Five Things You Can Do Right Now To Grow Your Photography Business

I love Twitter. I have learned more about photography as a business, an art form, and a hobby in the few months I’ve been active on Twitter than all the previous years surfing the web. Today, thanks to a “re-tweet” from Blackstar and Leafimaging of a blog entry from  ScottBourne, I received an “ah-ha” moment for my photography business.

Of the 5 things Scott lists in his article, #1 really hit home for me:

1. Own Your Own Zip Code

Don’t spend another second worrying about becoming a nationally-known photo rock star. Don’t worry about breaking out onto the national photo speaking circuit. Don’t worry about trying to get on Oprah. Just worry about owning your own zip code. It doesn’t matter where you live, YOU should be the photographer that everyone knows and talks about in your own zip code….

There are more great tips in Scott’s blog entry, but that one made me pause and think about my business approach. I live in a very nice neighborhood with 100+ families. The average home price in that neighborhood is around $215,000.  Why have I not “owned my neighborhood”, much less my zip code?

Last night at the gym I had a marketing/advertising “ah-ha”, and this morning, thanks to Twitter, I had another one.

1 Comment
  1. “Why have I not “owned my neighborhood”, much less my zip code?”

    Because you don’t want to be a pest. I’m not suggesting that you would be, but I think it’s human nature. We don’t want to create any kind of tension between us and our neighbors, so you hate to ask for their business. Some people might feel pressured to buy from you because you’re a neighbor/friend. You (or I) might worry about failure. I mean, if you blow a family portrait shoot, word of mouth can travel quickly in a small community. The flip side is also true, though. If you provide excellent customer service and competent portraits…folks will be BEGGING for you to shoot them. I say go for it! You’ve gotta start somewhere, and it might as well be close.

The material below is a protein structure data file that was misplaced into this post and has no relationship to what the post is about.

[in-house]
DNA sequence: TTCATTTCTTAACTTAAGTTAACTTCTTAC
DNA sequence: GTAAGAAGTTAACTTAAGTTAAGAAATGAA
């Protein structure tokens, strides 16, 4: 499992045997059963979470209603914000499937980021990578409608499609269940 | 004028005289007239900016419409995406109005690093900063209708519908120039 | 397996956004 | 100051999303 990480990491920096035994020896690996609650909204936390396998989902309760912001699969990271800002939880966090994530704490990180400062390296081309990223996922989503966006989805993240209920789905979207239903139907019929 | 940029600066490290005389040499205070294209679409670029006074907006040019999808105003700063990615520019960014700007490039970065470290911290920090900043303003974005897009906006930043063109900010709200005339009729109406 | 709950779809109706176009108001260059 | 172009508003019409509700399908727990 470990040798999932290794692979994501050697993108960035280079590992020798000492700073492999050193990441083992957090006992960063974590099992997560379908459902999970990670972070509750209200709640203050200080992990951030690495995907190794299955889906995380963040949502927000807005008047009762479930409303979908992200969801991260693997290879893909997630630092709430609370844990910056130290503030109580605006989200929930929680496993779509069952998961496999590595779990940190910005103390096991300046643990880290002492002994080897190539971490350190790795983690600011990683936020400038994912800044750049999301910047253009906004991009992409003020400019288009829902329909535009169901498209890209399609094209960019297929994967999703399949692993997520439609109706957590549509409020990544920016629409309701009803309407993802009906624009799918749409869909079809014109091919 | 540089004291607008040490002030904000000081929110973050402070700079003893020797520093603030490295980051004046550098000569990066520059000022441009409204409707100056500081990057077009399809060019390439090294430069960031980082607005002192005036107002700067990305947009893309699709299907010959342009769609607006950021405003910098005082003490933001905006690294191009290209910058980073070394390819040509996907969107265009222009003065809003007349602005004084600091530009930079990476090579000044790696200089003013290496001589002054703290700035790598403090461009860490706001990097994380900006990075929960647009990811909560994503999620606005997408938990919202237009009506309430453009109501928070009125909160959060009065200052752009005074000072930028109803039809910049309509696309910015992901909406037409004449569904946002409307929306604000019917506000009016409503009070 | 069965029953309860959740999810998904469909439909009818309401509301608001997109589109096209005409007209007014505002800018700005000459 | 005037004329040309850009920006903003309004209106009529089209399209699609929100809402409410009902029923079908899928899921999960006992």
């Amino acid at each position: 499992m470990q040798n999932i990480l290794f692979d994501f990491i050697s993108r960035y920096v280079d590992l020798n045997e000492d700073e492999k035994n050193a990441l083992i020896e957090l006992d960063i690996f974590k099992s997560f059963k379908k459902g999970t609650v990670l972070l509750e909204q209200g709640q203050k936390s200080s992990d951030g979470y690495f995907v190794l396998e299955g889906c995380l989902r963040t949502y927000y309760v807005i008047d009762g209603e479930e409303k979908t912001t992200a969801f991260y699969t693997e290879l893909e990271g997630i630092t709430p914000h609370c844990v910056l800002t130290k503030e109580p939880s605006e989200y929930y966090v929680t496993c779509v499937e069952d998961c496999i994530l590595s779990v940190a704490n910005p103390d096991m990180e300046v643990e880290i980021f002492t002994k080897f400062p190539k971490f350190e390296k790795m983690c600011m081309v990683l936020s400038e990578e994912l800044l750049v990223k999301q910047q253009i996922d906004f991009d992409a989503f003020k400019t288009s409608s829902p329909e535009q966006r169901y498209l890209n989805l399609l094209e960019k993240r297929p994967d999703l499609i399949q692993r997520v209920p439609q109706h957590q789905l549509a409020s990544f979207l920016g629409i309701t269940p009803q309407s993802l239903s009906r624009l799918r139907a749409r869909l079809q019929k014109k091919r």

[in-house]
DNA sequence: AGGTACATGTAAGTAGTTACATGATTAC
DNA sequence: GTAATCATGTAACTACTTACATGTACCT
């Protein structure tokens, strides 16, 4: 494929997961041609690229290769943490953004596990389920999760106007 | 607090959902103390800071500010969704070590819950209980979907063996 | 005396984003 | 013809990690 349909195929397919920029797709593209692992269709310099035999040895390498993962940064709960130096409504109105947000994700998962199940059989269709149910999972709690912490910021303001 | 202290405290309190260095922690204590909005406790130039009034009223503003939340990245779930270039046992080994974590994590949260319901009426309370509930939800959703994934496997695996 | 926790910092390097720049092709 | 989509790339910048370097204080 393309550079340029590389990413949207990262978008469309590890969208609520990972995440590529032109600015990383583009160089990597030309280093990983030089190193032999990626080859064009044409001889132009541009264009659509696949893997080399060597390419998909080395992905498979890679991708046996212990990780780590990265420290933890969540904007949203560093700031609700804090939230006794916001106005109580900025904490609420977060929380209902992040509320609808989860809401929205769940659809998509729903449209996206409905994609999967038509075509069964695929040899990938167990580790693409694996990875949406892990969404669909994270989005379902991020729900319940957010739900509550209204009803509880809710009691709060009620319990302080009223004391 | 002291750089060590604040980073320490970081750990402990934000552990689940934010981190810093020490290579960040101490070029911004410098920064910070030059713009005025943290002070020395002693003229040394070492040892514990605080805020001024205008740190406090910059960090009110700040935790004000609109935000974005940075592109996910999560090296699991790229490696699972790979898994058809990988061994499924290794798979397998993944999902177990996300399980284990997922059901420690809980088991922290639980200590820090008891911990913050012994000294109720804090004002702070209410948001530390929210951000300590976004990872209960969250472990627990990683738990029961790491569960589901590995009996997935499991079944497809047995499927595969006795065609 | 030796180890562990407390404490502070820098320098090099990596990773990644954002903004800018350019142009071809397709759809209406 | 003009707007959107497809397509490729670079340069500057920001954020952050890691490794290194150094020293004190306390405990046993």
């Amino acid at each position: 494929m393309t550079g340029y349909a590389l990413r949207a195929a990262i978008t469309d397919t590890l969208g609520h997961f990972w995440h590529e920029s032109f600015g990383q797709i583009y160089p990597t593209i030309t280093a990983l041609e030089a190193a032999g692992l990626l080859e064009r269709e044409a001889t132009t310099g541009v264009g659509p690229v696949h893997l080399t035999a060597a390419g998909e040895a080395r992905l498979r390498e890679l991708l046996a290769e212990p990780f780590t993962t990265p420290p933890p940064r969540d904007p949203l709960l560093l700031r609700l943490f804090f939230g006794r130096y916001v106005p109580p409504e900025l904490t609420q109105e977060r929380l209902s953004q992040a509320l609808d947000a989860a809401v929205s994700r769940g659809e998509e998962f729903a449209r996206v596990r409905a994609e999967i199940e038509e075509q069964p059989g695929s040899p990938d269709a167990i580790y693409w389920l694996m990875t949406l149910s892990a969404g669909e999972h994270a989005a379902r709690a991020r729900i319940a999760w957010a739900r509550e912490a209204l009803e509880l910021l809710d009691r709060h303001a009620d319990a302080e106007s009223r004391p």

The only restriction that I see this technique presenting is that your zip code will determine the type of photography you do. If you live in the suburbs, you’ll be unlikely to get a lot of fashion marketing work. If you live in an industrial park, you’ll have fewer portrait clients. If your photo business is all about being a job, then maybe that’s fine. But if your photography is about art/passion/creativity, then that could be tough.

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